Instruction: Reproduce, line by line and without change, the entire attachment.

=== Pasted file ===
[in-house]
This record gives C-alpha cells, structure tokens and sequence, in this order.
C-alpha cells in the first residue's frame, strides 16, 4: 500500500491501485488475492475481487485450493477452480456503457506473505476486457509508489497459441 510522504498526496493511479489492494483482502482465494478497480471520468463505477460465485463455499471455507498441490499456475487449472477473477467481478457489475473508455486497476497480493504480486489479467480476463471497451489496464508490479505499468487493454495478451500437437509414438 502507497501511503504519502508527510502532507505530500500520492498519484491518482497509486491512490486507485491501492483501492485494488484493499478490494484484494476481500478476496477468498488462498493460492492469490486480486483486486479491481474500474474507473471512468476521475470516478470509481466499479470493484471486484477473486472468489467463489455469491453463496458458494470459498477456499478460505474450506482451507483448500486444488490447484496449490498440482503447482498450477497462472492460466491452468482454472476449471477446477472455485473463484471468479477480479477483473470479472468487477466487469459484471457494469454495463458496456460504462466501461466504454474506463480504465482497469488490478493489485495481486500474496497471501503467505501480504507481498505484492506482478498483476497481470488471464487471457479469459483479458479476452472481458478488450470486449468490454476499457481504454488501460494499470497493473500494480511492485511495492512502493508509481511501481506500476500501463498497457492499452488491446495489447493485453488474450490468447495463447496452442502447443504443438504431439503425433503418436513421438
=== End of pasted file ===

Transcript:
[in-house]
This record gives C-alpha cells, structure tokens and sequence, in this order.
C-alpha cells in the first residue's frame, strides 16, 4: 500500500491501485488475492475481487485450493477452480456503457506473505476486457509508489497459441 510522504498526496493511479489492494483482502482465494478497480471520468463505477460465485463455499471455507498441490499456475487449472477473477467481478457489475473508455486497476497480493504480486489479467480476463471497451489496464508490479505499468487493454495478451500437437509414438 502507497501511503504519502508527510502532507505530500500520492498519484491518482497509486491512490486507485491501492483501492485494488484493499478490494484484494476481500478476496477468498488462498493460492492469490486480486483486486479491481474500474474507473471512468476521475470516478470509481466499479470493484471486484477473486472468489467463489455469491453463496458458494470459498477456499478460505474450506482451507483448500486444488490447484496449490498440482503447482498450477497462472492460466491452468482454472476449471477446477472455485473463484471468479477480479477483473470479472468487477466487469459484471457494469454495463458496456460504462466501461466504454474506463480504465482497469488490478493489485495481486500474496497471501503467505501480504507481498505484492506482478498483476497481470488471464487471457479469459483479458479476452472481458478488450470486449468490454476499457481504454488501460494499470497493473500494480511492485511495492512502493508509481511501481506500476500501463498497457492499452488491446495489447493485453488474450490468447495463447496452442502447443504443438504431439503425433503418436513421438